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Editorial: Note to next governor: Take these issues seriously

Did you happen to catch the dodgeball match on TV the other night? If you did, you were probably impressed at the degree of agility Phil Murphy and Kim Guadagno still bring to the table.

The gubernatorial election is important in New Jersey, but the latest debate was comical. Did you miss it? Cover your ears. What do you hear? Nothing! Well, we certainly didn’t hear anything of substance. Murphy won’t take sides on the 2 percent cap on labor settlements, or how he’d meet pension obligations, or even whether he’d ask Bob Menendez to resign if found guilty. Guadagno, meanwhile, ran as far away from her record as lieutenant governor as possible, which leaves her with almost no record at all.

Usually, this is where we endorse somebody.

Instead we highlight some key issues that we hope get taken seriously, regardless of which candidate you vote for.

Business climate. Chris Christie’s record here isn’t terrible — the state was able to convince some companies to relocate or remain here, like Panasonic and Prudential. But the “Jersey comeback” has lagged the nation, credit agencies are running out of bad letters to rate the Garden State and most of the jobs have been lower-paying service positions in entertainment facilities or warehouses.

Property taxes. The biggest issue by far. Murphy is going to close tax loopholes to lower taxes, while Guadagno will take on waste, fraud and abuse. Great plans, but if it were that easy, it would have been done by now, and you’re not going to see a notable tax cut from either plan. The honest answer is the property tax problem is not going to be solved overnight and taxes are not going to be drastically lowered — certainly not without rethinking how we pay for things like infrastructure and education.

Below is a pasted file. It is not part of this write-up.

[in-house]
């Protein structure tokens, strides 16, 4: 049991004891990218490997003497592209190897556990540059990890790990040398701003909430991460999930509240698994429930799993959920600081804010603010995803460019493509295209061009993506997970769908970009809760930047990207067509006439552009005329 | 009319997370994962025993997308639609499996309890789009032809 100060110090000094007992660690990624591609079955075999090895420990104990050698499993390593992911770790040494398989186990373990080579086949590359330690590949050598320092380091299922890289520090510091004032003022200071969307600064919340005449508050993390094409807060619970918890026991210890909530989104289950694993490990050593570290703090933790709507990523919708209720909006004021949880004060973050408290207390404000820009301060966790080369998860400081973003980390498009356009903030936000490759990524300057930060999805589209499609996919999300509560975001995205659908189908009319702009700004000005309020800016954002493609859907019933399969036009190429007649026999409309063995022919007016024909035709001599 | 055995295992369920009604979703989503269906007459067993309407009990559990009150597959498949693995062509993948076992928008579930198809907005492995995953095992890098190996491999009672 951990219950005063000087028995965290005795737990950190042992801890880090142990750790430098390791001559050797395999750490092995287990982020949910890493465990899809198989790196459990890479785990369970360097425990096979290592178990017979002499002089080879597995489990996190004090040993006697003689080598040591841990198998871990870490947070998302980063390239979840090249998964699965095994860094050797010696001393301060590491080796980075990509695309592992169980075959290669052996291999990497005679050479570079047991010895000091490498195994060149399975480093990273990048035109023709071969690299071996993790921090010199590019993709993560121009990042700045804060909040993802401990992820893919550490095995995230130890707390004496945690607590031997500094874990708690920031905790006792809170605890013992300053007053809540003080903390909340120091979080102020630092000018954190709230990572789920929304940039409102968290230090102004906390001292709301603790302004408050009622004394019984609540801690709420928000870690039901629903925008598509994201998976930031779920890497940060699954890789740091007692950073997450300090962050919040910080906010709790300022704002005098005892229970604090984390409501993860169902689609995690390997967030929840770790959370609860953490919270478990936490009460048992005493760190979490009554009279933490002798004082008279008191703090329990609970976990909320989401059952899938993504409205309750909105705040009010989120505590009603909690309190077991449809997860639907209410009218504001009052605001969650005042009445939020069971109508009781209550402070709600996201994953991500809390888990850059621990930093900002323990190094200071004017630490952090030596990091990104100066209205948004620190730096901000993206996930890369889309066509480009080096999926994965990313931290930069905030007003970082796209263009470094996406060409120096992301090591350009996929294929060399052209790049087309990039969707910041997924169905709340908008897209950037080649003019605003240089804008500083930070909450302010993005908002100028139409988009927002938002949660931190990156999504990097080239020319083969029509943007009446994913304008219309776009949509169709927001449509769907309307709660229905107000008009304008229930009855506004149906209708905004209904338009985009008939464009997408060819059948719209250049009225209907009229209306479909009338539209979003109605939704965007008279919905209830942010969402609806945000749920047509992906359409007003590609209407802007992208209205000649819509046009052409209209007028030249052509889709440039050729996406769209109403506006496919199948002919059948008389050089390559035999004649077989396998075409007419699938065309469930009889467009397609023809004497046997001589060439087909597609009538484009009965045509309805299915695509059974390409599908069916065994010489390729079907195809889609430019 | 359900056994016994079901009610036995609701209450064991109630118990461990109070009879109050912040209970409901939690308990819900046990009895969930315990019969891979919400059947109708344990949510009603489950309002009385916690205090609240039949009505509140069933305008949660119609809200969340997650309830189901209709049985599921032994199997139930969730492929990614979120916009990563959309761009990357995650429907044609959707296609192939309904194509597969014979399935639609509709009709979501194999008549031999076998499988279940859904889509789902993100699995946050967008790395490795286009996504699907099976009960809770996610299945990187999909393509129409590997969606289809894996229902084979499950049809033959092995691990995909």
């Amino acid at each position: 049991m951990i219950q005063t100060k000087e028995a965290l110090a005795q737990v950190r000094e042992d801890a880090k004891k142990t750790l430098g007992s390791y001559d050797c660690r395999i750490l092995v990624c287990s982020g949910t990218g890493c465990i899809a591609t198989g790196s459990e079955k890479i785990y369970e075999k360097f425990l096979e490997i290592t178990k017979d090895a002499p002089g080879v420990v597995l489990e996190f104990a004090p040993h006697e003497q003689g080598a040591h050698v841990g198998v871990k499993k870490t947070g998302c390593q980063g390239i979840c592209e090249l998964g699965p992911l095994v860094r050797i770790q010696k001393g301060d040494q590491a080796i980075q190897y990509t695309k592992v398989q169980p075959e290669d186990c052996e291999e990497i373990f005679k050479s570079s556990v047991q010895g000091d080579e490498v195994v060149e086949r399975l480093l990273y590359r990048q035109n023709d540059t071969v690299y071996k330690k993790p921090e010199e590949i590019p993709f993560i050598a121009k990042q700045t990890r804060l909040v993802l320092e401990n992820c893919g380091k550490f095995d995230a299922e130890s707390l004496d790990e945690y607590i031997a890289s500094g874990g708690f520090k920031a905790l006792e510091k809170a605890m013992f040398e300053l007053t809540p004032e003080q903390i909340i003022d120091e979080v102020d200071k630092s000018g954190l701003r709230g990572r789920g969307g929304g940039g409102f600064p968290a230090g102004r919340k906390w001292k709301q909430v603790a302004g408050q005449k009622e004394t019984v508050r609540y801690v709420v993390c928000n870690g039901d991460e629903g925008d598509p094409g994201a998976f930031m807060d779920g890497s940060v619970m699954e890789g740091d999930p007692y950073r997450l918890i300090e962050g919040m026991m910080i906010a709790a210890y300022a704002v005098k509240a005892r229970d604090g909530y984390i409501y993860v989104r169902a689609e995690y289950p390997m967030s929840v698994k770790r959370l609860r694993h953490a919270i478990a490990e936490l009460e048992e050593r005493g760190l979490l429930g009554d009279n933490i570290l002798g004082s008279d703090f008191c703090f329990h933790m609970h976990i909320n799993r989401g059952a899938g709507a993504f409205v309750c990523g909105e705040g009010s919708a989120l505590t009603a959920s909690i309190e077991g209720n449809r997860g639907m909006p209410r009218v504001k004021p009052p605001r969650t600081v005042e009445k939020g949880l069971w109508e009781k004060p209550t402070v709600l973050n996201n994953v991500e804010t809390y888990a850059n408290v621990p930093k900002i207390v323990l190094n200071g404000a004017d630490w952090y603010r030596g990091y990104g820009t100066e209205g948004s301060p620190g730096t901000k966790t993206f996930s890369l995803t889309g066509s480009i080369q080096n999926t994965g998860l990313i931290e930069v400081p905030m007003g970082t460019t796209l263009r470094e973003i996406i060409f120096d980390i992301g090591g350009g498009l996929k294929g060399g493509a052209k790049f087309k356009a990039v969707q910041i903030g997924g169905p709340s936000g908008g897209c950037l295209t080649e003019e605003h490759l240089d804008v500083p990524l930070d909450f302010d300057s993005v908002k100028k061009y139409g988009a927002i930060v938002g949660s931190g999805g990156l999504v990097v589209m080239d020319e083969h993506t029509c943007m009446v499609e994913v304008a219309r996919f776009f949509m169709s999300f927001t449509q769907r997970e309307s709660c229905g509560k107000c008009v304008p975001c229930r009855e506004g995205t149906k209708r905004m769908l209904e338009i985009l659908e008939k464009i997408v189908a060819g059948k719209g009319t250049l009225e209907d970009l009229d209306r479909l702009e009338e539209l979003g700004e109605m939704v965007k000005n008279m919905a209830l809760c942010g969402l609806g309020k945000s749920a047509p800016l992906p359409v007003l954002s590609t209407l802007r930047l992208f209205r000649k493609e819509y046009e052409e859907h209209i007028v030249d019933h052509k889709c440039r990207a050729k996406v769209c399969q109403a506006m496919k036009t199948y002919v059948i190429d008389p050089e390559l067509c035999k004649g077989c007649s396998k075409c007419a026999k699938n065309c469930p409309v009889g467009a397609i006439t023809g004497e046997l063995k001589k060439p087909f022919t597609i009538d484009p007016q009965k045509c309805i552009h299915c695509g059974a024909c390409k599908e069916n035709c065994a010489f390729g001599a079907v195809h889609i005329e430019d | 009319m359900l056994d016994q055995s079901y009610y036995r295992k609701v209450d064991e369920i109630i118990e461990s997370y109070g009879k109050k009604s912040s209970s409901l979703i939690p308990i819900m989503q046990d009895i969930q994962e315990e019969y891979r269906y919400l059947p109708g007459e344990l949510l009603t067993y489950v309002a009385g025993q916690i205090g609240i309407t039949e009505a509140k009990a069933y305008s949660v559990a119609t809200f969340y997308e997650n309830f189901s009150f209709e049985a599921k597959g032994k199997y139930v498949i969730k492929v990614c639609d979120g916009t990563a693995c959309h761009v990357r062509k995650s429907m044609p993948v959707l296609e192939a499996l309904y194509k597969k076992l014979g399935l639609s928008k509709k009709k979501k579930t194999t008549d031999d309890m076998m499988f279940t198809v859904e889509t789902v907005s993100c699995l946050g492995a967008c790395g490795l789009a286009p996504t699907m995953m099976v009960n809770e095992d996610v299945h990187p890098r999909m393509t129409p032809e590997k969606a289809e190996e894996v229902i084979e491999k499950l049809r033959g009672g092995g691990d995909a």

Public pensions. Murphy has been running from this one, while Guadagno wants to meet current obligations, but it’s back to the negotiating table for new hires into the system. We’d like to see the state make good on what it has promised teachers, firefighters and the like, but where will that money come from?

Infrastructure. NJ Transit is in shambles, roads and bridges are in poor shape, and yes, business owners do care about these things, whether you’re an Amazon logistics center that needs good highways or a small business with commuters.

Cities. Atlantic City, Camden and a few others came up during the debates. Urban areas are playing a leading role across the country in revitalizing economies. They are the places where exciting tech companies want to locate and where a younger generation of workers want to live. Outside of Jersey City, this isn’t the case yet in New Jersey.

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